7 Ways To Improve Your Seascape Photos | Light Stalking

7 Ways To Improve Your Seascape Photos

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Seascape photography is a sub-genre of landscape photography and in this sense, it is quite similar to classic landscapes. Apart from the sea or ocean, seascape photos can also depict sky, clouds, rocks and stones, beaches and coastal flora and fauna. When you shoot seascapes, you have to be aware of the ever-moving waves since they affect your camera settings, especially shutter speed.   

Check out the following 7 tips and tricks on seascape photography and use them the next time you bring your camera on a trip to the beach!

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1. Be Mindful Of Foreground

Even though a large body of water will be the main subject of your seascape photographs, you should be attentive of various details in the foreground, such as rocks, plants, cliffs, puddles, or even people if you want to include them in your seascape photography.

Using the foreground in a clever way will result in better compositions. Instead of shooting just plain images of the sea, you’ll have dynamic compositions which follow more advanced rules such as a frame within a frame, rule of odds, balance, rhythm and so on.  

Photo by Terrance Clarke

2. Play With Shutter Speed

Choosing the shutter speed for your seascape photography can be challenging, but you should know that there are virtually no right or wrong settings as long as your photo isn’t underexposed or overexposed.

Depending on what do you want to depict, you can use longer shutter speeds for silky smooth waters and skies or faster shutter speeds to freeze the movement of waves. For instance, a shutter speed of 0.5 seconds will capture the motion in a subtle way, while a 30-second shutter speed will blur the water.

Ideally, you should play with shutter speed and shoot the same scene multiple times, using completely different settings. This will allow you to carefully compare your photos later on, choose the favorites and edit only the very best of your seascapes.





Photo by Anders Jilden

3. Maximize Depth Of Field

Depth of field is one of the crucial parameters in photography – it is the zone of acceptable sharpness within a photo that will appear in focus. In a landscape as well as seascape photography, we usually want to maximize depth of field so that it covers the entire scene.

Typically, lenses have the best performance at f/8 – f/13 when it comes to landscapes, so that’s a good spot to start from. Smaller apertures (bigger f-numbers) will produce images with soft backgrounds. You can still use wider apertures in seascape photography if you want to focus on various details such as rocks, plants or waves.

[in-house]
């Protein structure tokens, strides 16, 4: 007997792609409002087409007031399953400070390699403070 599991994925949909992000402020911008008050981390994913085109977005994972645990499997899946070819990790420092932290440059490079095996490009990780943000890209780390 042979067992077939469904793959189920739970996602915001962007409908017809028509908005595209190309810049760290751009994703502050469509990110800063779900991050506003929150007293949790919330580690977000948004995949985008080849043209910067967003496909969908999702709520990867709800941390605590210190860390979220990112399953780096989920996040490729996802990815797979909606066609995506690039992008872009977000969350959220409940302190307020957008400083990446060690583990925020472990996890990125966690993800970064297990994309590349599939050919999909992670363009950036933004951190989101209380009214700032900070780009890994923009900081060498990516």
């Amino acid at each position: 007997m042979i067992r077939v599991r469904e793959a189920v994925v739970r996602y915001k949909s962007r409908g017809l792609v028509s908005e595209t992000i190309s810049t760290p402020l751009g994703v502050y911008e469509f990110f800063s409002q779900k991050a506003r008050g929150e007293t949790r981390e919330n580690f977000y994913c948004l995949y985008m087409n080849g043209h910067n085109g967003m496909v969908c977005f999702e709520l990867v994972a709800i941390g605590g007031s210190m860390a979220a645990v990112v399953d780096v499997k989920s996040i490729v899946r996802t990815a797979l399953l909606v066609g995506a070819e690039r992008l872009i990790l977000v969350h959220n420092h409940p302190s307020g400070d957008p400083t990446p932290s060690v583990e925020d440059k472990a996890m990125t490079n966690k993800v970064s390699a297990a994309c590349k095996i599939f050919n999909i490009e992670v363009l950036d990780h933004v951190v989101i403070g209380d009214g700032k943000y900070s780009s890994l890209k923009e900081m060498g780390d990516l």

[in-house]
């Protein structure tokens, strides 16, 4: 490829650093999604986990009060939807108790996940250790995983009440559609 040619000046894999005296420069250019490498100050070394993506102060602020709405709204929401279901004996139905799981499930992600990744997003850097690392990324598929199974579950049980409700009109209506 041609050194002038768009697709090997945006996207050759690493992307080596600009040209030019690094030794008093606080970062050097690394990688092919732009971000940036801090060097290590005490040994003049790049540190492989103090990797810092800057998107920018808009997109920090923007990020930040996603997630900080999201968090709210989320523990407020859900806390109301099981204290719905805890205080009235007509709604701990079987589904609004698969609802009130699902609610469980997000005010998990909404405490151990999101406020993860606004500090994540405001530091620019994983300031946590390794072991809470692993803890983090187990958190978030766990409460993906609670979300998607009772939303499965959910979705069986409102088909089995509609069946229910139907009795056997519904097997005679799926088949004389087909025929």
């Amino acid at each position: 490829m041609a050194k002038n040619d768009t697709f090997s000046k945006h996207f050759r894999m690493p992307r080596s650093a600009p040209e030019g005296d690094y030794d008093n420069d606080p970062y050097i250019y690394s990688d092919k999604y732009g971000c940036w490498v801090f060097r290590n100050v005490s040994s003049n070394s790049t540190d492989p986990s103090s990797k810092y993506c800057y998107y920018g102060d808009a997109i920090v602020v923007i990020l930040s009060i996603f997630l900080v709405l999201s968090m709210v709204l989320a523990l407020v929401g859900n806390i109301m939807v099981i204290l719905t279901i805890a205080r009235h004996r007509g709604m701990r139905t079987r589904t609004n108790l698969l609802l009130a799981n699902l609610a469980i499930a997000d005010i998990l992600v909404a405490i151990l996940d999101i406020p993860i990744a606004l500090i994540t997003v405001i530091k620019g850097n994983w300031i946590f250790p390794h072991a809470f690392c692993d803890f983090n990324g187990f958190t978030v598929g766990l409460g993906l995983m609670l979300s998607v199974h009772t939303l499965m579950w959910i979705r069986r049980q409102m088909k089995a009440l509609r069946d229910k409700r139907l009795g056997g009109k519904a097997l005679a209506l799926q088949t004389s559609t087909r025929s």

Photo by Mark Harpur

4. Get Closer To Your Subject

Instead of shooting the entire scene, introduce some variety into your seascape photographs and get closer to your subject – you may end up with truly creative results!

For instance, you can take close-up photographs of waves – such images will look abstract if you get close enough to the water.  You can also shoot close-ups of various sea plants and shells. Pay attention to colors when you shoot close-ups because they can make or break your composition.

Photo by Mourad Saadi

5. Use ND Filters

If you want to experiment with longer shutter speeds, you should have an ND filter handy. While it’s not necessary to have it, it can be quite helpful and it will allow you to be more creative. These filters simply reduce the amount of light getting into your camera, ultimately allowing you to use very long shutter speeds.

If you don’t have an ND filter, you can use shutter speeds of up to 1 second (by combining a low ISO and narrow aperture). However, anything longer than 1 second will probably make your image overexposed and require the use of ND filters.

If you want to learn more about ND filters and how to choose the best one for your needs, check out this article.

Photo by John Adams

6. Use A Tripod

Using a sturdy tripod is a must when it comes to seascape photography.

Since capturing breathtaking seascapes often involves longer shutter speeds, you can’t rely on hand-held shooting. The slowest shutter speed you can use when hand-holding the camera is anywhere between 1/80 and 1/ 50 of a second. This means that taking those silky smooth photographs of water is impossible without a tripod.

Photo by Djan MacAlister

7. Walk Off The Beaten Path

If you want your seascapes to be more than simply visually pleasing in a serene way,  you will have to put efforts into experimenting with perspective, colors and lighting.

You can shoot seascapes with your drone – such photographs can look quite unique especially if the coastline is uneven and full of interesting rock formations. You can also photograph seascapes at night and take advantage of the starry sky, which will look spectacular when combined with the ocean.  

If you’re feeling really adventurous and brave, you can also photograph a stormy sea! In this case, make sure to protect yourself and your equipment as much as possible – bring a waterproof jacket and a large Ziploc bag!

Photo by Johannes Plenio

If you want to learn more about seascape photography, check out the following links!

Further Resources:

  1. Dos And Don’ts Of Photography At The Beach
  2. Tips To Capture Beautiful Seascape Photographs
  3. 7 Quick Tips For Better Beach Photography
  4. Top Tips And Techniques For Seascape Photography
  5. 5 Helpful Tips To Improve Your Seascape Photos
  6. Tips For Capturing The Perfect Seascape

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About the author

JasenkaG

Jasenka is a passionate photographer with a background in design. You can find out more about her on her website, see some of her stock images at Shutterstock or get to know her better here.

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